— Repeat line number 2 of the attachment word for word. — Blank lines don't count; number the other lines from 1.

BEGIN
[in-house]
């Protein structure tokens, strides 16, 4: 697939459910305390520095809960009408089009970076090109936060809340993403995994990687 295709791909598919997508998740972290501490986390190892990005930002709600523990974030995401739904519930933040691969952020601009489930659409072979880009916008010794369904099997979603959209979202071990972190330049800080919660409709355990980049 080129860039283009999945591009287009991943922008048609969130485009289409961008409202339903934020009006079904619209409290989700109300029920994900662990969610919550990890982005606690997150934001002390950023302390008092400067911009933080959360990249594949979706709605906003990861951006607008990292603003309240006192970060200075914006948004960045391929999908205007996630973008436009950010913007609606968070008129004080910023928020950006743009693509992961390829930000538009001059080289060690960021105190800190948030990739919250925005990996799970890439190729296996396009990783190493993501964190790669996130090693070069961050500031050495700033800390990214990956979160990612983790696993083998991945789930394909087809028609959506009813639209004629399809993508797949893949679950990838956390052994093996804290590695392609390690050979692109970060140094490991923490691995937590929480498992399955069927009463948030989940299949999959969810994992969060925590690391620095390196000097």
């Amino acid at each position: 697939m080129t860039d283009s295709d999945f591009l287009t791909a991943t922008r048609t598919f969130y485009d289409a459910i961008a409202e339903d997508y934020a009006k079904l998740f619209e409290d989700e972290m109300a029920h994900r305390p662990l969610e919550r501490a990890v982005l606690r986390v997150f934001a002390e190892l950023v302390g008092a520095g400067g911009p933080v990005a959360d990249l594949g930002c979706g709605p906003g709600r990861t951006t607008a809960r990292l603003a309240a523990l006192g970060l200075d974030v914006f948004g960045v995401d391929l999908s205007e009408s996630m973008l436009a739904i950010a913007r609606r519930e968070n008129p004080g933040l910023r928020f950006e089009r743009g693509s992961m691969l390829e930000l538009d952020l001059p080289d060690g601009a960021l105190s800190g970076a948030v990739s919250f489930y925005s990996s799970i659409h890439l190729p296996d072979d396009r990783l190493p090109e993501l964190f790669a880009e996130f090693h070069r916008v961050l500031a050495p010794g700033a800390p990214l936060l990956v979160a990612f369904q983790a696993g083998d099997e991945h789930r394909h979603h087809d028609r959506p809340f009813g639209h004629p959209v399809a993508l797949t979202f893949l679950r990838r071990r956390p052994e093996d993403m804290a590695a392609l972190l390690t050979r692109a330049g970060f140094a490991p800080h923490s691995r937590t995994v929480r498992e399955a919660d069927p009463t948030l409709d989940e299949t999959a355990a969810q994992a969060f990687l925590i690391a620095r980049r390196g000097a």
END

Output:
């Protein structure tokens, strides 16, 4: 697939459910305390520095809960009408089009970076090109936060809340993403995994990687 295709791909598919997508998740972290501490986390190892990005930002709600523990974030995401739904519930933040691969952020601009489930659409072979880009916008010794369904099997979603959209979202071990972190330049800080919660409709355990980049 080129860039283009999945591009287009991943922008048609969130485009289409961008409202339903934020009006079904619209409290989700109300029920994900662990969610919550990890982005606690997150934001002390950023302390008092400067911009933080959360990249594949979706709605906003990861951006607008990292603003309240006192970060200075914006948004960045391929999908205007996630973008436009950010913007609606968070008129004080910023928020950006743009693509992961390829930000538009001059080289060690960021105190800190948030990739919250925005990996799970890439190729296996396009990783190493993501964190790669996130090693070069961050500031050495700033800390990214990956979160990612983790696993083998991945789930394909087809028609959506009813639209004629399809993508797949893949679950990838956390052994093996804290590695392609390690050979692109970060140094490991923490691995937590929480498992399955069927009463948030989940299949999959969810994992969060925590690391620095390196000097």